What we need at the most fundamental level is a shift in worldview, grounded in a willingness to see more and exclude less. Instead, too many of us live in willful denial. As Paul Simon put it in the song “The Boxer,” “A man hears what he wants to hear and disregards the rest.”
But how, I find myself wondering, can we justify asking people to work full time yet not pay them enough to buy food for their families, much less live a reasonably comfortable life?
For years, I’ve listened to chief executives of large companies pay dutiful lip service to concepts like corporate social responsibility, investing in the communities they operate in, treating employees as their most precious asset and living their values. Mostly, it comes off as so much canned p. . .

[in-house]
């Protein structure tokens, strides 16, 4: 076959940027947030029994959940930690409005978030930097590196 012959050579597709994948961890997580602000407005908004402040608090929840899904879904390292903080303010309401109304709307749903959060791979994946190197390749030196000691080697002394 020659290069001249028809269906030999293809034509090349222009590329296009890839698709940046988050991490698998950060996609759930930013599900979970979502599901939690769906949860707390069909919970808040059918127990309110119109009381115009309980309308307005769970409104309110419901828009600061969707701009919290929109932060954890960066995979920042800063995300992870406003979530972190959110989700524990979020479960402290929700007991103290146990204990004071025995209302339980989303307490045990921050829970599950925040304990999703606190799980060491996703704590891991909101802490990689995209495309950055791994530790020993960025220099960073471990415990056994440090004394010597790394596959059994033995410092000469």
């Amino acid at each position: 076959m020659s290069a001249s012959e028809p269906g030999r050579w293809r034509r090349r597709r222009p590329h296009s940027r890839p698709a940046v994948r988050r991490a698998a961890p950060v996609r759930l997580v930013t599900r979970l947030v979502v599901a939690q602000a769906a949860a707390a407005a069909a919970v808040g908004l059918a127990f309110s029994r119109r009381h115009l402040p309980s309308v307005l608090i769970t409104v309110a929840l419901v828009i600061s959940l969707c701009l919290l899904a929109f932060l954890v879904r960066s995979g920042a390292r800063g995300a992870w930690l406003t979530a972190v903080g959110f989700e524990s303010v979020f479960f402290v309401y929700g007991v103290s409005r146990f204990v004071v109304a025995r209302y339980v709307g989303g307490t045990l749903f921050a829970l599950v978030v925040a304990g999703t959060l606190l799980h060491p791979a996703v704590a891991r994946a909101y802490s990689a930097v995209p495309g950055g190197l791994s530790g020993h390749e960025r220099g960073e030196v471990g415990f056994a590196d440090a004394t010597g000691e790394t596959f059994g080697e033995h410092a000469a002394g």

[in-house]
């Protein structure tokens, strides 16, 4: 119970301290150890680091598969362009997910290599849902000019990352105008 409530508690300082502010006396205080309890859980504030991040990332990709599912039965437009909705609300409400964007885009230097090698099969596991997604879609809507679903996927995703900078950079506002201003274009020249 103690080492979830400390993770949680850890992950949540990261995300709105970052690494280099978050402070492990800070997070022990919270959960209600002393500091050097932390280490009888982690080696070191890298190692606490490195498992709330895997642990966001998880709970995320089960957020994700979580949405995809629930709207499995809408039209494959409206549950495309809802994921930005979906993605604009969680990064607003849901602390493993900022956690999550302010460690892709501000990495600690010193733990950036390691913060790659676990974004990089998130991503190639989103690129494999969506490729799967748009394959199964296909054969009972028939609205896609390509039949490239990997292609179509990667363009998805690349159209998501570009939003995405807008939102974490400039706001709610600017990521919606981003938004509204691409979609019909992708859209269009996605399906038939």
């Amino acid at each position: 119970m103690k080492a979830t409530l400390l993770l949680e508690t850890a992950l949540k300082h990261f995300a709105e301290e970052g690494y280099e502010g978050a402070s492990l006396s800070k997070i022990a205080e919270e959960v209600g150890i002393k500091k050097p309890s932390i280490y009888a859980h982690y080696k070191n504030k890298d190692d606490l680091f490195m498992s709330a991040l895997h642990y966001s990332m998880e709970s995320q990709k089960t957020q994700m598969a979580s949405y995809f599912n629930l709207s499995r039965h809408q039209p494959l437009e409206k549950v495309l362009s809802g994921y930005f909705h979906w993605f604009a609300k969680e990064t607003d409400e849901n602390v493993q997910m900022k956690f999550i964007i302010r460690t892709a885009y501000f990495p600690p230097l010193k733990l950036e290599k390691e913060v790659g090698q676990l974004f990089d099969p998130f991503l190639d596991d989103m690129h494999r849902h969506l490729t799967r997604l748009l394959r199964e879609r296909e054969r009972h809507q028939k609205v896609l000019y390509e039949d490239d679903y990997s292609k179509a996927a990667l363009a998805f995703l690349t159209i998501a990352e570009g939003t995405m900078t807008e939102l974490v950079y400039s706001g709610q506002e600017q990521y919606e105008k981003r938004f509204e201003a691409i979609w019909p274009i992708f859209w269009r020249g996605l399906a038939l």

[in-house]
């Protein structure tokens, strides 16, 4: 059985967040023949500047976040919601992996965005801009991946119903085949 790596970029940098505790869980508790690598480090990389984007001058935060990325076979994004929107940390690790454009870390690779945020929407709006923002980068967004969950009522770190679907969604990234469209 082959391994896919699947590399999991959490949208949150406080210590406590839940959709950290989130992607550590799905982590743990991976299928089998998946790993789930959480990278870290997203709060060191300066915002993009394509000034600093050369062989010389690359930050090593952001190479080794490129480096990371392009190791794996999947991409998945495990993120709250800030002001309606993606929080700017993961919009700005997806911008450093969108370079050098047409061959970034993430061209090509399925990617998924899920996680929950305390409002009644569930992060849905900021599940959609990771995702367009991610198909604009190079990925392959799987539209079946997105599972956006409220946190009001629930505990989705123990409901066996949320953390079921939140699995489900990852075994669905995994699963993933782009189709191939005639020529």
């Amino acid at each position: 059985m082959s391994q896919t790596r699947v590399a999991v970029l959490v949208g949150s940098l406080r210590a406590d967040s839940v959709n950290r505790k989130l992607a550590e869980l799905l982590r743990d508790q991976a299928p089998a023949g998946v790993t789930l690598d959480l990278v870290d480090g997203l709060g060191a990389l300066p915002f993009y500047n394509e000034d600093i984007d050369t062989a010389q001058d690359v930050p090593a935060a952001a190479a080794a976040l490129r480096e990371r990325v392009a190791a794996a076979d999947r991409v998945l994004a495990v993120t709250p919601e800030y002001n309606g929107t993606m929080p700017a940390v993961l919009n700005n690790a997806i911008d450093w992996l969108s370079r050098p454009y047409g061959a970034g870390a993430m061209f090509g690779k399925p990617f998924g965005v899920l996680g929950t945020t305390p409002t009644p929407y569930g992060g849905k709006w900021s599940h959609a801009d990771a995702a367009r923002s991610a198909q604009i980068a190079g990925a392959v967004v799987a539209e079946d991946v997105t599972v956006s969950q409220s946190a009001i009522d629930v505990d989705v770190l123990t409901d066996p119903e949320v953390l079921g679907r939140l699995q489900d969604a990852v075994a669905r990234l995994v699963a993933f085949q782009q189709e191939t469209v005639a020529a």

There is a difference between mindfulness meditation and simple mindfulness. The latter isn’t a practice separate from everyday life. Mindfulness just means becoming more conscious of what you’re feeling, more intentional about your behaviors and more attentive to your impact on others.
“It’s getting really bad out here,” the CEO of a large food company told me last week over lunch. “The head of one of our divisions committed suicide last week. A day later we had a senior executive die of a heart attack. I see marriages breaking up, people screaming at each other, behaviors you . . .